Toxic hospitals are horrific places to work in. Every day is a constant battle to get what you want or what you need from your workplace. What you want or need might be to be treated fairly. Or it might be appropriate instruments. It might even be teaching or support or holidays or rostering support. People go home every day exhausted, emotionally and physically. And they leave to greener pastures. But a toxic workplace or coworker doesn't see this as a loss. They prefer maintenance of the status quo - people who don't challenge the culture.

Toxic workplaces are often deeply engrained with practices of bullying and harassment, fuelled by toxic co-workers. These individuals and consequently organisations don't always see their practices or behaviours as problematic. You probably recognise these workplaces by their battle cry - 'we've always done it like this' or 'nobody else has had a problem before'. As a consequence, enforcing change is so difficult. Look at surgeons for example. It took a very public exposure of these practices in surgery to begin a paradigm shift.

I want to make one thing very clear. Surgeons have as I said, been exposed and held to account for its past practices. And they should. The rest of the health care system needs to follow suit. Toxic coworkers should not be tolerated. The sooner hospitals who have toxic work environments admit they have a problem and take steps to rectify them, the better. And the more people who stand up to toxic coworkers and toxic workplaces, the better for us, the employees and of course our patients.

As a final note, if you are interested in reading more about toxic work environments, I would highly recommend reading 'Toxic Coworkers' by Alan Cavaiola or 'No Asshole Rule' - all excellent places to start with to build a healthier workplace.

It's a man's world, baby.

I attended a function recently with some of the best and brightest female minds in medicine. After we discussed the medical topic at hand, conversation turned, as it often does, to gender issues in medicine. In a room of around twenty bright women, there was not a single dissenting voice to say that they had not found gender to  be an issue during their careers. As you may realise from reading this blog, I am a bit of a feminist. I believe that gender roles still very strongly define the lives of Australian women. I recently re-read Sheryl Sandberg's fantastic book, 'Lean In'. Actually, I listened to the audiobook because that's how I read these days, it uses my travel time very well. I found myself nodding enthusiastically at the impostor syndrome, the tiara syndrome, the fact that men are chosen on potential, whilst women are chosen on past achievements. I realised the importance of how women act or perceive ourselves (and each other). Sheryl Sandberg is a COO for Facebook and a graduate of Harvard Business School but even in the humble auspices of medicine, without a 'corporate ladder', it still a man's world out there.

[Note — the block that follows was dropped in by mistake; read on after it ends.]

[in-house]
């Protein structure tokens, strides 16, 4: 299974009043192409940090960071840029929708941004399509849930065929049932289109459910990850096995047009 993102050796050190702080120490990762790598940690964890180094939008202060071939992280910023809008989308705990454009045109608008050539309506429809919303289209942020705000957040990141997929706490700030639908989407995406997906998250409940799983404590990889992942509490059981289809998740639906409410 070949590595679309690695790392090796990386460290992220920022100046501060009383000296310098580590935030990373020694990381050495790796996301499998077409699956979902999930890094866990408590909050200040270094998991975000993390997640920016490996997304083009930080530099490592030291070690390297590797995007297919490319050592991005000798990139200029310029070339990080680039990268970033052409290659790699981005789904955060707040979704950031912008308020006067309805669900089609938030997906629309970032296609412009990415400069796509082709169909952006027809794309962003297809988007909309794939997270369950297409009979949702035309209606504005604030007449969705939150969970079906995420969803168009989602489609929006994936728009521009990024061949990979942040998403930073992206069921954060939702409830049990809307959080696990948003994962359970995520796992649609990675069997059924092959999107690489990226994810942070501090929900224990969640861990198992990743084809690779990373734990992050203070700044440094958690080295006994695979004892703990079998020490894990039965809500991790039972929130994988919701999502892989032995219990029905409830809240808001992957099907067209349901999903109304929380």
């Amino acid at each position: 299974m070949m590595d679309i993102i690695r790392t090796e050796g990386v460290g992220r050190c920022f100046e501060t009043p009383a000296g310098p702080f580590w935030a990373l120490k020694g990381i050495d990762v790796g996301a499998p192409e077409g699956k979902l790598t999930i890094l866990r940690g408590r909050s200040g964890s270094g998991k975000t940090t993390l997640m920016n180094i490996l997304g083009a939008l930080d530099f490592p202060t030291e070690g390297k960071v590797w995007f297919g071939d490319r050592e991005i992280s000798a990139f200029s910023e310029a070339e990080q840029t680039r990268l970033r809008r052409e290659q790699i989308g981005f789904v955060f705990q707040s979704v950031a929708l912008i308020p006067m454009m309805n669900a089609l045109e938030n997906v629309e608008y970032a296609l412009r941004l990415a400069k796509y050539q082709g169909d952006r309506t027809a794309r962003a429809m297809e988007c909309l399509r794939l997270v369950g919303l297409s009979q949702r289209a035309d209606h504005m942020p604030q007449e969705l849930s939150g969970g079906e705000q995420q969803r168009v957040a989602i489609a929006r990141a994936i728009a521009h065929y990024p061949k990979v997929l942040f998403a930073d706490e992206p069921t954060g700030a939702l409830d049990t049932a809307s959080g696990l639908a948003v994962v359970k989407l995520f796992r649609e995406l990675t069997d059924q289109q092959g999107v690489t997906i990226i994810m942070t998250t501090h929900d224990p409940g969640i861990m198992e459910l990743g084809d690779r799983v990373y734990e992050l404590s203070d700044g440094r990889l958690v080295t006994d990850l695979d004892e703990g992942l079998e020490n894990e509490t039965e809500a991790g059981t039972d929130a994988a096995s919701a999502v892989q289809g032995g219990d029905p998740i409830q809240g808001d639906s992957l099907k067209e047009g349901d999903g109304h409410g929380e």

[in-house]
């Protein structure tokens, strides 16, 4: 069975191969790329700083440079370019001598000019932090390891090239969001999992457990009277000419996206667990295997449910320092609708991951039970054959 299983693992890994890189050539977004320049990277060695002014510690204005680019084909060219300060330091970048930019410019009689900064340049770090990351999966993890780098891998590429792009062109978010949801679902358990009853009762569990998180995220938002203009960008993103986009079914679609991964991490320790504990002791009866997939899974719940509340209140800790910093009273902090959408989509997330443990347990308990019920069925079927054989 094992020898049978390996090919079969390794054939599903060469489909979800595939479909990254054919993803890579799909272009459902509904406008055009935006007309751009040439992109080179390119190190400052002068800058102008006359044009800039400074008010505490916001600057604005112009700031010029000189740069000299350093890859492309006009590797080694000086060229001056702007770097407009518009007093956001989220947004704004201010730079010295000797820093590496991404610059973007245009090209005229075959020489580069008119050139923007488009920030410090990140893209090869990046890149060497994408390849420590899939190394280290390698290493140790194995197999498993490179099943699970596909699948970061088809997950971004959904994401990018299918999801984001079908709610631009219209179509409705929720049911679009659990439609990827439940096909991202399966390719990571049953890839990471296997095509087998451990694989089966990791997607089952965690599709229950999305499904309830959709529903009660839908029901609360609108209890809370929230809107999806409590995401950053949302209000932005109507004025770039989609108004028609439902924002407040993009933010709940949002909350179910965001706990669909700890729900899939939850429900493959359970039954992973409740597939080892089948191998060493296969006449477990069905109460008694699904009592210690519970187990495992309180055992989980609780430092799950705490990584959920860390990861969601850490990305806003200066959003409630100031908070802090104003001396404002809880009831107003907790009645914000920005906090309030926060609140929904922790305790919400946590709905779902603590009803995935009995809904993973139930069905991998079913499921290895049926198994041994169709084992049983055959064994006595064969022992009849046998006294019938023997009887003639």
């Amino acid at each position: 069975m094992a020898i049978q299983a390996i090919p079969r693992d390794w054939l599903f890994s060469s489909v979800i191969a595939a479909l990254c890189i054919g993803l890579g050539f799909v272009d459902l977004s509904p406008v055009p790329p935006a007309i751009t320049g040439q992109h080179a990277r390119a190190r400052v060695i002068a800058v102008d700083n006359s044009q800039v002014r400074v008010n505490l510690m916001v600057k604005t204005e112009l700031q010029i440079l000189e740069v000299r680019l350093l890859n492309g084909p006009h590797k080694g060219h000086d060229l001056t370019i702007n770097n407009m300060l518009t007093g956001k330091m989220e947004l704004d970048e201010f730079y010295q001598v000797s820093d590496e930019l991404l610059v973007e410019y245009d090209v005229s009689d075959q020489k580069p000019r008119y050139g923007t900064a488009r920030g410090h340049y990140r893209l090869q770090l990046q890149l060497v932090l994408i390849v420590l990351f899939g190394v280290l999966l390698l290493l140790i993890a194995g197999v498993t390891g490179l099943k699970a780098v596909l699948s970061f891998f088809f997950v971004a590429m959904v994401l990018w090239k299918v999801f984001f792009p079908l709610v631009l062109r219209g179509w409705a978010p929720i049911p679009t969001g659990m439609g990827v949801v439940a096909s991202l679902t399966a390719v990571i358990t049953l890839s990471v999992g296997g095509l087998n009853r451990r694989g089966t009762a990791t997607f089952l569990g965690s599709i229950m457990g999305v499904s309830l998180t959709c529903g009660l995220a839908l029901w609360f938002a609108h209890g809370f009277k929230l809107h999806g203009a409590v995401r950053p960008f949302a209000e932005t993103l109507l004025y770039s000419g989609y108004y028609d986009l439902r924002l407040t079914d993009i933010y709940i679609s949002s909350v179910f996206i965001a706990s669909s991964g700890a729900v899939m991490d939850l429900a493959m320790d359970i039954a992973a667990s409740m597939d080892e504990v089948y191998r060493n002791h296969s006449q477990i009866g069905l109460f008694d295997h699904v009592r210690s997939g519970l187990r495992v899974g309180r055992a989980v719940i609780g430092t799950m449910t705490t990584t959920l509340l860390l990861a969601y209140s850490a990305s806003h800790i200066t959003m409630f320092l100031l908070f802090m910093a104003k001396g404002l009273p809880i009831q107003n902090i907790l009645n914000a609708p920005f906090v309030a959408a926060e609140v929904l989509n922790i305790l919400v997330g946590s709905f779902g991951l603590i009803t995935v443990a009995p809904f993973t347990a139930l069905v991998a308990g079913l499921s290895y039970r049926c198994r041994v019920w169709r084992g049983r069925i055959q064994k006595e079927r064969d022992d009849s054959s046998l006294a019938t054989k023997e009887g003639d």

The Impostor Syndrome is alive an well

I really think sometimes that I am here truly by accident. I wasn't actually meant to get into medical school because I'm rubbish at maths. And well finishing medical school, I just pulled the wool over someone's eyes. As for my specialty training, I am waiting for them to call me up and ask for it back, a mistake had been made. Turns out, impostor syndrome is everywhere in medicine. A quick chat to my female colleagues revealed an incredible amount of unfounded insecurity about their achievements. This is from a group of wonderful women who are bright and caring and ambitious. Truly, we have no reason to believe that we don't deserve it, yet we are constantly acting like we don't.